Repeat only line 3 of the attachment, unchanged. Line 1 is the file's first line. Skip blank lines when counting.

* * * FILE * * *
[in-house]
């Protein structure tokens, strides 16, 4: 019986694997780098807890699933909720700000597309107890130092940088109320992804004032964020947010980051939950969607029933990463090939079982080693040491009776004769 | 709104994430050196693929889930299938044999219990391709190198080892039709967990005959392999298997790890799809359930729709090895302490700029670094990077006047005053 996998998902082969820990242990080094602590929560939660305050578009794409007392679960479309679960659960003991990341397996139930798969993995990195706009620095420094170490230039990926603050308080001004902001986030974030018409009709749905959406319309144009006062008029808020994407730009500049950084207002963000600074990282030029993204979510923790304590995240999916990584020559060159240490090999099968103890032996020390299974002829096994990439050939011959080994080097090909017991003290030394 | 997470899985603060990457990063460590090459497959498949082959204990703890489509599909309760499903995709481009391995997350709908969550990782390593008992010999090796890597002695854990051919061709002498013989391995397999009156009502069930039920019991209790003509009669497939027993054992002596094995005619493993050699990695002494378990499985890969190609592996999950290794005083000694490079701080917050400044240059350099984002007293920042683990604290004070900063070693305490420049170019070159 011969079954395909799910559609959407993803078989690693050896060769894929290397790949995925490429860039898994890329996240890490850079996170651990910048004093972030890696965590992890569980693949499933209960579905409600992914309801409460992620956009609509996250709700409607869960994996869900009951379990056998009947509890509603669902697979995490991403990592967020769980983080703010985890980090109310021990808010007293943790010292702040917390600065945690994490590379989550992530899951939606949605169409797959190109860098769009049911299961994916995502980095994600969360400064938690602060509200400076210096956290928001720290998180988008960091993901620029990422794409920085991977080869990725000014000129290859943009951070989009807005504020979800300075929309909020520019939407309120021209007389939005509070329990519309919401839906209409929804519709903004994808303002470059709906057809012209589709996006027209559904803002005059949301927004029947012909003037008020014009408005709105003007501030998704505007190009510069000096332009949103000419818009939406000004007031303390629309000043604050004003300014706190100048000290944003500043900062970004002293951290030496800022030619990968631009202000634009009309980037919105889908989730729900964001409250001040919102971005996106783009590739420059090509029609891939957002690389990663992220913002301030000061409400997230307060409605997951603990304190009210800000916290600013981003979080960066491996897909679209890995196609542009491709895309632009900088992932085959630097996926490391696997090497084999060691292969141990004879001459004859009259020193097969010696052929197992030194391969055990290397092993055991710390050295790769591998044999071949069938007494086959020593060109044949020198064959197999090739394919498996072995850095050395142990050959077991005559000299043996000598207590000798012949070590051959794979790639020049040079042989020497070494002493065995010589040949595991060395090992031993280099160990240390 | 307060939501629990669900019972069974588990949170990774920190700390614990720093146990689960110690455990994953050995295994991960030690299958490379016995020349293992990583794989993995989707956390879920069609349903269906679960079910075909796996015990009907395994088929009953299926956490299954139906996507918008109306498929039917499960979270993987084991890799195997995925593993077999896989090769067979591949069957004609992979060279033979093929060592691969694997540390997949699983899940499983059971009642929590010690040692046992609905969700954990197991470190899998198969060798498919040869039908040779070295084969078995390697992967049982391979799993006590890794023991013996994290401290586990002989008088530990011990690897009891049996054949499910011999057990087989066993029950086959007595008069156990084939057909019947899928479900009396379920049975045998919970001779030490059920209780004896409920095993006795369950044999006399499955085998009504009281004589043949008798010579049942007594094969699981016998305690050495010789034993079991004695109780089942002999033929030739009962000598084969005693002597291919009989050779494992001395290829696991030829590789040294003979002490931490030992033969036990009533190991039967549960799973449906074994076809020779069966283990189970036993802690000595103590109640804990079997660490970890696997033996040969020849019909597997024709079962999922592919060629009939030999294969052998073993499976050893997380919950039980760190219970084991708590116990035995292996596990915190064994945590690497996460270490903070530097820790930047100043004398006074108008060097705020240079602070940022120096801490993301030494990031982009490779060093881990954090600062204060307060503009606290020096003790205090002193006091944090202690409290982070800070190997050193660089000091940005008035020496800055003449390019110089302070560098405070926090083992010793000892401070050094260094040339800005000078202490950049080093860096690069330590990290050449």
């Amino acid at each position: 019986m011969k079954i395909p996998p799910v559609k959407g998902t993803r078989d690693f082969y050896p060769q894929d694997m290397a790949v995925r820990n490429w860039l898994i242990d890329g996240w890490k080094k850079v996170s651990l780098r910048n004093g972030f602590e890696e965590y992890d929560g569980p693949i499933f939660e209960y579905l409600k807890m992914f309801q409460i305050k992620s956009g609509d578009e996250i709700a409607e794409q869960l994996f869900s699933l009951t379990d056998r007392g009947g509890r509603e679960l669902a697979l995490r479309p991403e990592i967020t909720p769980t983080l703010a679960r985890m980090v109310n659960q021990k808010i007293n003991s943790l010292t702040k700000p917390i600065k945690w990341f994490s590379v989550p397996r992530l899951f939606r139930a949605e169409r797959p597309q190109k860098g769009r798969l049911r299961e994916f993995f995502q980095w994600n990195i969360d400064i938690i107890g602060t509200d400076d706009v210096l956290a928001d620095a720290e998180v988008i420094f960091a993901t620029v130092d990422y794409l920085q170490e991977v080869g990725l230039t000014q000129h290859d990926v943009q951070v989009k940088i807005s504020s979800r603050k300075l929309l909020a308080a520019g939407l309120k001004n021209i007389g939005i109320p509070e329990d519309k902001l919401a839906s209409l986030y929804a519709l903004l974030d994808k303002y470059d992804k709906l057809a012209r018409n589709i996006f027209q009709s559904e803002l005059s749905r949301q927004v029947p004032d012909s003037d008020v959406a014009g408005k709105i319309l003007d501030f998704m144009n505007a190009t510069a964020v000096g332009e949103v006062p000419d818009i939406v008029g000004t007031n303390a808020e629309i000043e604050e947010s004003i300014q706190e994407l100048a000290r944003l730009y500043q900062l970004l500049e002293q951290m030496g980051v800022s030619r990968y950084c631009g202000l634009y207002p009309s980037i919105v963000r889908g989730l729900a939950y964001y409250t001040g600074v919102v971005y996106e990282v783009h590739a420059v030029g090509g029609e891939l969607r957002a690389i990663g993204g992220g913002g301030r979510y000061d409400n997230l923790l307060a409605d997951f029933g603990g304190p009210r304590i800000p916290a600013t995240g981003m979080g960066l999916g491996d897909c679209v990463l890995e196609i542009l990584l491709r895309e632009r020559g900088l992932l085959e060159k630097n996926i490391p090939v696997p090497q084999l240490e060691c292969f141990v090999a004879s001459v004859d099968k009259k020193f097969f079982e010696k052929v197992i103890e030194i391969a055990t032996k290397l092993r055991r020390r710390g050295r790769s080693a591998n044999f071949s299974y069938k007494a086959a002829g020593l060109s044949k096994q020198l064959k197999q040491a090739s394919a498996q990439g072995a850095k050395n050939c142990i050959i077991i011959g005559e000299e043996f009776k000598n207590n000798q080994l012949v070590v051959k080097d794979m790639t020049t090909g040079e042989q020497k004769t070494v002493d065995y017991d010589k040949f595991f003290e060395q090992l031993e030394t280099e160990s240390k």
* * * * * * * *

């Amino acid at each position: 019986m011969k079954i395909p996998p799910v559609k959407g998902t993803r078989d690693f082969y050896p060769q894929d694997m290397a790949v995925r820990n490429w860039l898994i242990d890329g996240w890490k080094k850079v996170s651990l780098r910048n004093g972030f602590e890696e965590y992890d929560g569980p693949i499933f939660e209960y579905l409600k807890m992914f309801q409460i305050k992620s956009g609509d578009e996250i709700a409607e794409q869960l994996f869900s699933l009951t379990d056998r007392g009947g509890r509603e679960l669902a697979l995490r479309p991403e990592i967020t909720p769980t983080l703010a679960r985890m980090v109310n659960q021990k808010i007293n003991s943790l010292t702040k700000p917390i600065k945690w990341f994490s590379v989550p397996r992530l899951f939606r139930a949605e169409r797959p597309q190109k860098g769009r798969l049911r299961e994916f993995f995502q980095w994600n990195i969360d400064i938690i107890g602060t509200d400076d706009v210096l956290a928001d620095a720290e998180v988008i420094f960091a993901t620029v130092d990422y794409l920085q170490e991977v080869g990725l230039t000014q000129h290859d990926v943009q951070v989009k940088i807005s504020s979800r603050k300075l929309l909020a308080a520019g939407l309120k001004n021209i007389g939005i109320p509070e329990d519309k902001l919401a839906s209409l986030y929804a519709l903004l974030d994808k303002y470059d992804k709906l057809a012209r018409n589709i996006f027209q009709s559904e803002l005059s749905r949301q927004v029947p004032d012909s003037d008020v959406a014009g408005k709105i319309l003007d501030f998704m144009n505007a190009t510069a964020v000096g332009e949103v006062p000419d818009i939406v008029g000004t007031n303390a808020e629309i000043e604050e947010s004003i300014q706190e994407l100048a000290r944003l730009y500043q900062l970004l500049e002293q951290m030496g980051v800022s030619r990968y950084c631009g202000l634009y207002p009309s980037i919105v963000r889908g989730l729900a939950y964001y409250t001040g600074v919102v971005y996106e990282v783009h590739a420059v030029g090509g029609e891939l969607r957002a690389i990663g993204g992220g913002g301030r979510y000061d409400n997230l923790l307060a409605d997951f029933g603990g304190p009210r304590i800000p916290a600013t995240g981003m979080g960066l999916g491996d897909c679209v990463l890995e196609i542009l990584l491709r895309e632009r020559g900088l992932l085959e060159k630097n996926i490391p090939v696997p090497q084999l240490e060691c292969f141990v090999a004879s001459v004859d099968k009259k020193f097969f079982e010696k052929v197992i103890e030194i391969a055990t032996k290397l092993r055991r020390r710390g050295r790769s080693a591998n044999f071949s299974y069938k007494a086959a002829g020593l060109s044949k096994q020198l064959k197999q040491a090739s394919a498996q990439g072995a850095k050395n050939c142990i050959i077991i011959g005559e000299e043996f009776k000598n207590n000798q080994l012949v070590v051959k080097d794979m790639t020049t090909g040079e042989q020497k004769t070494v002493d065995y017991d010589k040949f595991f003290e060395q090992l031993e030394t280099e160990s240390k």